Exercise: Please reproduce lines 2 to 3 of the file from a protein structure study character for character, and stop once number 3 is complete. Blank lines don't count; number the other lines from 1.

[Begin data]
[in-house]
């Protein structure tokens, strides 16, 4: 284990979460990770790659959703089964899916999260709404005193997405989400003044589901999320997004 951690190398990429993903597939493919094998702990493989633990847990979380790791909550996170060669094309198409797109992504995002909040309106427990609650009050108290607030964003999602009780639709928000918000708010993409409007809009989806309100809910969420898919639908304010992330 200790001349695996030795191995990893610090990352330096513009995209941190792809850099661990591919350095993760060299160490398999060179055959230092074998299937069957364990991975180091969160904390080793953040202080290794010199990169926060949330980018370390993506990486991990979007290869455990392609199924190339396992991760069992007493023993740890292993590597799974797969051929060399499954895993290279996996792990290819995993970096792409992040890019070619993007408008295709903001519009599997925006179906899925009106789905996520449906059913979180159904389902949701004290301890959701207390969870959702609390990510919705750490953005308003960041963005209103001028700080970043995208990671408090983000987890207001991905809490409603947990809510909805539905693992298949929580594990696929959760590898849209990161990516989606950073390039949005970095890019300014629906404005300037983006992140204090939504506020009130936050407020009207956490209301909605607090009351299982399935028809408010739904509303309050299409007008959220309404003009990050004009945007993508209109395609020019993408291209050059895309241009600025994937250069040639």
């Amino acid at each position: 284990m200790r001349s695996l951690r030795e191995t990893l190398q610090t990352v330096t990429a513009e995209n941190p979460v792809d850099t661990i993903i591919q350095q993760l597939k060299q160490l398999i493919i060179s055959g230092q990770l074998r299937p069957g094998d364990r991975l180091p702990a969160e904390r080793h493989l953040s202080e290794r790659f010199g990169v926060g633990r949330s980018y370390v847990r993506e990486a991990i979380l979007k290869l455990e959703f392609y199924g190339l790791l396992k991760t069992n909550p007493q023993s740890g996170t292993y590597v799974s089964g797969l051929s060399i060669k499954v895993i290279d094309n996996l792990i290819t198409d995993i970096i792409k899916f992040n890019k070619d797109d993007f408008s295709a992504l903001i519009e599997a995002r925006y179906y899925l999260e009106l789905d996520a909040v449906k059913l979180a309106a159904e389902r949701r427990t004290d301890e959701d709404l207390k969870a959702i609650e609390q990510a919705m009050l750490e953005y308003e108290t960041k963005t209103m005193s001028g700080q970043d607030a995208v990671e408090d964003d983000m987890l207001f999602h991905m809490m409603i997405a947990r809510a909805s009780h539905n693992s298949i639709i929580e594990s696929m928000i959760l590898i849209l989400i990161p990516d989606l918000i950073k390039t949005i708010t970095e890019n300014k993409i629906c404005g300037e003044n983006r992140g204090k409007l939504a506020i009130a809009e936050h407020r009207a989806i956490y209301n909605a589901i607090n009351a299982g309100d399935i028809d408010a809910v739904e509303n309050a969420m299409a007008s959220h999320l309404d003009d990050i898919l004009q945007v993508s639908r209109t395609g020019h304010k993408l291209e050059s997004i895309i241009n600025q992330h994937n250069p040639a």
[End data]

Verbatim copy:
């Protein structure tokens, strides 16, 4: 284990979460990770790659959703089964899916999260709404005193997405989400003044589901999320997004 951690190398990429993903597939493919094998702990493989633990847990979380790791909550996170060669094309198409797109992504995002909040309106427990609650009050108290607030964003999602009780639709928000918000708010993409409007809009989806309100809910969420898919639908304010992330 200790001349695996030795191995990893610090990352330096513009995209941190792809850099661990591919350095993760060299160490398999060179055959230092074998299937069957364990991975180091969160904390080793953040202080290794010199990169926060949330980018370390993506990486991990979007290869455990392609199924190339396992991760069992007493023993740890292993590597799974797969051929060399499954895993290279996996792990290819995993970096792409992040890019070619993007408008295709903001519009599997925006179906899925009106789905996520449906059913979180159904389902949701004290301890959701207390969870959702609390990510919705750490953005308003960041963005209103001028700080970043995208990671408090983000987890207001991905809490409603947990809510909805539905693992298949929580594990696929959760590898849209990161990516989606950073390039949005970095890019300014629906404005300037983006992140204090939504506020009130936050407020009207956490209301909605607090009351299982399935028809408010739904509303309050299409007008959220309404003009990050004009945007993508209109395609020019993408291209050059895309241009600025994937250069040639």
């Amino acid at each position: 284990m200790r001349s695996l951690r030795e191995t990893l190398q610090t990352v330096t990429a513009e995209n941190p979460v792809d850099t661990i993903i591919q350095q993760l597939k060299q160490l398999i493919i060179s055959g230092q990770l074998r299937p069957g094998d364990r991975l180091p702990a969160e904390r080793h493989l953040s202080e290794r790659f010199g990169v926060g633990r949330s980018y370390v847990r993506e990486a991990i979380l979007k290869l455990e959703f392609y199924g190339l790791l396992k991760t069992n909550p007493q023993s740890g996170t292993y590597v799974s089964g797969l051929s060399i060669k499954v895993i290279d094309n996996l792990i290819t198409d995993i970096i792409k899916f992040n890019k070619d797109d993007f408008s295709a992504l903001i519009e599997a995002r925006y179906y899925l999260e009106l789905d996520a909040v449906k059913l979180a309106a159904e389902r949701r427990t004290d301890e959701d709404l207390k969870a959702i609650e609390q990510a919705m009050l750490e953005y308003e108290t960041k963005t209103m005193s001028g700080q970043d607030a995208v990671e408090d964003d983000m987890l207001f999602h991905m809490m409603i997405a947990r809510a909805s009780h539905n693992s298949i639709i929580e594990s696929m928000i959760l590898i849209l989400i990161p990516d989606l918000i950073k390039t949005i708010t970095e890019n300014k993409i629906c404005g300037e003044n983006r992140g204090k409007l939504a506020i009130a809009e936050h407020r009207a989806i956490y209301n909605a589901i607090n009351a299982g309100d399935i028809d408010a809910v739904e509303n309050a969420m299409a007008s959220h999320l309404d003009d990050i898919l004009q945007v993508s639908r209109t395609g020019h304010k993408l291209e050059s997004i895309i241009n600025q992330h994937n250069p040639a």